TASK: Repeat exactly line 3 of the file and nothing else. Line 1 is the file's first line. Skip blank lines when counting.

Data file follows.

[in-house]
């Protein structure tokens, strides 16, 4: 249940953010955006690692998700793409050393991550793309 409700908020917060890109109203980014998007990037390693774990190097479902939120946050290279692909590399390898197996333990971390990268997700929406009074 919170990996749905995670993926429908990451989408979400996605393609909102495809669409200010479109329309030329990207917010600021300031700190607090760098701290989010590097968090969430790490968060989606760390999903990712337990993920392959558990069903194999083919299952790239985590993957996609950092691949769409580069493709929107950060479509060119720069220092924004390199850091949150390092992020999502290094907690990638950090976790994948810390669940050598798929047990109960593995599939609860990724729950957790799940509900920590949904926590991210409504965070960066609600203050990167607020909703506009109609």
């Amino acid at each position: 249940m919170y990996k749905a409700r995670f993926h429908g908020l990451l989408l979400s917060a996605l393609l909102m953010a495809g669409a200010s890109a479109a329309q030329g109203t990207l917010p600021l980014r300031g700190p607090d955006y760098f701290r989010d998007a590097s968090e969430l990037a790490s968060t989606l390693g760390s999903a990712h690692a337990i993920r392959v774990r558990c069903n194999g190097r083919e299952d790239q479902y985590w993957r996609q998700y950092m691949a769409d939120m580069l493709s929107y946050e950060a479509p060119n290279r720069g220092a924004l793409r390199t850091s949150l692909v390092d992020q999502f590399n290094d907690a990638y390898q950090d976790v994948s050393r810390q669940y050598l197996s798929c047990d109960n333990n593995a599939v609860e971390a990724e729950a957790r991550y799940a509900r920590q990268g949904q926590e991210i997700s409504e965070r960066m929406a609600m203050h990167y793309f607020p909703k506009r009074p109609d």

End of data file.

């Amino acid at each position: 249940m919170y990996k749905a409700r995670f993926h429908g908020l990451l989408l979400s917060a996605l393609l909102m953010a495809g669409a200010s890109a479109a329309q030329g109203t990207l917010p600021l980014r300031g700190p607090d955006y760098f701290r989010d998007a590097s968090e969430l990037a790490s968060t989606l390693g760390s999903a990712h690692a337990i993920r392959v774990r558990c069903n194999g190097r083919e299952d790239q479902y985590w993957r996609q998700y950092m691949a769409d939120m580069l493709s929107y946050e950060a479509p060119n290279r720069g220092a924004l793409r390199t850091s949150l692909v390092d992020q999502f590399n290094d907690a990638y390898q950090d976790v994948s050393r810390q669940y050598l197996s798929c047990d109960n333990n593995a599939v609860e971390a990724e729950a957790r991550y799940a509900r920590q990268g949904q926590e991210i997700s409504e965070r960066m929406a609600m203050h990167y793309f607020p909703k506009r009074p109609d």